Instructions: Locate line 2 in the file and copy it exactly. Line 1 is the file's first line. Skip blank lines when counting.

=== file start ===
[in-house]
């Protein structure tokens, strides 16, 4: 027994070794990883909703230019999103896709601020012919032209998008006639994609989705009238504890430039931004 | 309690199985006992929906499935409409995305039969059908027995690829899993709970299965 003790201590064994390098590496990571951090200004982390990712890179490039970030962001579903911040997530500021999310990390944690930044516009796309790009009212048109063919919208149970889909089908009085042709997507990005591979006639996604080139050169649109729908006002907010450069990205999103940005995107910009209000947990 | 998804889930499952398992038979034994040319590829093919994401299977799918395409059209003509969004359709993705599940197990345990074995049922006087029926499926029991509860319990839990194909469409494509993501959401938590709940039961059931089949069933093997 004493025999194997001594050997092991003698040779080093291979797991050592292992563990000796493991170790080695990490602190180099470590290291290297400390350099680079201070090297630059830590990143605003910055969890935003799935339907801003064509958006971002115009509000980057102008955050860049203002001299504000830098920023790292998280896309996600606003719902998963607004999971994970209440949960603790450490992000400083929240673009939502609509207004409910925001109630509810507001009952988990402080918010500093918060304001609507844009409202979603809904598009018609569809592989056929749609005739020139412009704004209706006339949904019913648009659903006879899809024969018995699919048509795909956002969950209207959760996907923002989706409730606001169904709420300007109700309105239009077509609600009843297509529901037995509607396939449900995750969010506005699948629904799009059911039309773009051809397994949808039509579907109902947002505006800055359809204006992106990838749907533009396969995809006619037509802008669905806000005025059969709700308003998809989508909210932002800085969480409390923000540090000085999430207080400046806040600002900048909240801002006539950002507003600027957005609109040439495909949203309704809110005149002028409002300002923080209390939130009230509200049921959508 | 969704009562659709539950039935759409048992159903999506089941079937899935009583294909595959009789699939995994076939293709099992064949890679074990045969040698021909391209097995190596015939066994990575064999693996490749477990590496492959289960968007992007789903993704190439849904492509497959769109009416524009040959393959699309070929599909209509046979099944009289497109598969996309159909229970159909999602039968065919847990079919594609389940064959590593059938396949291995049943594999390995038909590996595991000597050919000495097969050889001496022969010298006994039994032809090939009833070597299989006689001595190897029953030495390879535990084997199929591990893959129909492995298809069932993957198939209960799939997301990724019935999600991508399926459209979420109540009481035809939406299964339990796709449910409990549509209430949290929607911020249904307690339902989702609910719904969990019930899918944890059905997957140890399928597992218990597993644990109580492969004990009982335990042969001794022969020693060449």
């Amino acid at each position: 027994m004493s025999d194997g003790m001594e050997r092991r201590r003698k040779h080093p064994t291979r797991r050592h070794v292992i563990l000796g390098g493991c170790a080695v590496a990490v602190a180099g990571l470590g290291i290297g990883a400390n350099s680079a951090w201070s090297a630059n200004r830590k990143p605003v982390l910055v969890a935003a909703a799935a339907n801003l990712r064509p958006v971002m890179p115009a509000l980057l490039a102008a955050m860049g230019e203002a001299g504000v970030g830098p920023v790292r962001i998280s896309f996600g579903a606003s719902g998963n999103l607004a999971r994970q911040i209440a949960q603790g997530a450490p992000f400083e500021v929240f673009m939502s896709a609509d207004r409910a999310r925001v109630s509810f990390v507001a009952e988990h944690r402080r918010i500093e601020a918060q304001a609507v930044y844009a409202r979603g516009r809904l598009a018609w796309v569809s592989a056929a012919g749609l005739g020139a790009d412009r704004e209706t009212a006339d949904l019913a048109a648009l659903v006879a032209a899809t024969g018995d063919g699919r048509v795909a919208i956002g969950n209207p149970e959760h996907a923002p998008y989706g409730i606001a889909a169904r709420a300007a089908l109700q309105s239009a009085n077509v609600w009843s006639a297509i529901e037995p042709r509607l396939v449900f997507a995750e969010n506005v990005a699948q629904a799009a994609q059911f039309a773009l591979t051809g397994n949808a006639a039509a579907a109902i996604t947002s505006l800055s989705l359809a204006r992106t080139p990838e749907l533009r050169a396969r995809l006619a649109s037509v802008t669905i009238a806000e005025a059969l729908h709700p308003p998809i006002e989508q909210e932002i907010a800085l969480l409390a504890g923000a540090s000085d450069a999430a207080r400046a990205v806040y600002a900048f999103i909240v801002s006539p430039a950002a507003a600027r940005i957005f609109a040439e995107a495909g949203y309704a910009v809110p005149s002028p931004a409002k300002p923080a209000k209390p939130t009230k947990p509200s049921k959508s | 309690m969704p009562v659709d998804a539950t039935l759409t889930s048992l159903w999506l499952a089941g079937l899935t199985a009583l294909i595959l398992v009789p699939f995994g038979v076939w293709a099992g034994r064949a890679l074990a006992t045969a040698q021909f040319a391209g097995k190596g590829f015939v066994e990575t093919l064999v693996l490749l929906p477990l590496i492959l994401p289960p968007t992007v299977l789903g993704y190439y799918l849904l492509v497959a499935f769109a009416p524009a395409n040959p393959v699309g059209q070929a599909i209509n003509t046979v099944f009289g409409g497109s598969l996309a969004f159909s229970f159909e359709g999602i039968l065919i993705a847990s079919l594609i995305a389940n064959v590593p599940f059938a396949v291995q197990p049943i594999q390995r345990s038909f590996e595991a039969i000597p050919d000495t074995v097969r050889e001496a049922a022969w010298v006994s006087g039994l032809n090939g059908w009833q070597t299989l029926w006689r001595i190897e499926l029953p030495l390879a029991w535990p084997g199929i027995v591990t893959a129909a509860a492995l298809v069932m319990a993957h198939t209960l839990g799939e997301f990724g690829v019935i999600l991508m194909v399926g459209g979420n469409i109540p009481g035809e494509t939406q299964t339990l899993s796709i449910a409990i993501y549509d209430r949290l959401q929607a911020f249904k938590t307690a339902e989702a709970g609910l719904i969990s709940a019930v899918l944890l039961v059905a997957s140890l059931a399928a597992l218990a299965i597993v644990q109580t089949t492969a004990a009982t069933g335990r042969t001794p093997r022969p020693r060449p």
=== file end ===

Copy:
């Protein structure tokens, strides 16, 4: 027994070794990883909703230019999103896709601020012919032209998008006639994609989705009238504890430039931004 | 309690199985006992929906499935409409995305039969059908027995690829899993709970299965 003790201590064994390098590496990571951090200004982390990712890179490039970030962001579903911040997530500021999310990390944690930044516009796309790009009212048109063919919208149970889909089908009085042709997507990005591979006639996604080139050169649109729908006002907010450069990205999103940005995107910009209000947990 | 998804889930499952398992038979034994040319590829093919994401299977799918395409059209003509969004359709993705599940197990345990074995049922006087029926499926029991509860319990839990194909469409494509993501959401938590709940039961059931089949069933093997 004493025999194997001594050997092991003698040779080093291979797991050592292992563990000796493991170790080695990490602190180099470590290291290297400390350099680079201070090297630059830590990143605003910055969890935003799935339907801003064509958006971002115009509000980057102008955050860049203002001299504000830098920023790292998280896309996600606003719902998963607004999971994970209440949960603790450490992000400083929240673009939502609509207004409910925001109630509810507001009952988990402080918010500093918060304001609507844009409202979603809904598009018609569809592989056929749609005739020139412009704004209706006339949904019913648009659903006879899809024969018995699919048509795909956002969950209207959760996907923002989706409730606001169904709420300007109700309105239009077509609600009843297509529901037995509607396939449900995750969010506005699948629904799009059911039309773009051809397994949808039509579907109902947002505006800055359809204006992106990838749907533009396969995809006619037509802008669905806000005025059969709700308003998809989508909210932002800085969480409390923000540090000085999430207080400046806040600002900048909240801002006539950002507003600027957005609109040439495909949203309704809110005149002028409002300002923080209390939130009230509200049921959508 | 969704009562659709539950039935759409048992159903999506089941079937899935009583294909595959009789699939995994076939293709099992064949890679074990045969040698021909391209097995190596015939066994990575064999693996490749477990590496492959289960968007992007789903993704190439849904492509497959769109009416524009040959393959699309070929599909209509046979099944009289497109598969996309159909229970159909999602039968065919847990079919594609389940064959590593059938396949291995049943594999390995038909590996595991000597050919000495097969050889001496022969010298006994039994032809090939009833070597299989006689001595190897029953030495390879535990084997199929591990893959129909492995298809069932993957198939209960799939997301990724019935999600991508399926459209979420109540009481035809939406299964339990796709449910409990549509209430949290929607911020249904307690339902989702609910719904969990019930899918944890059905997957140890399928597992218990597993644990109580492969004990009982335990042969001794022969020693060449």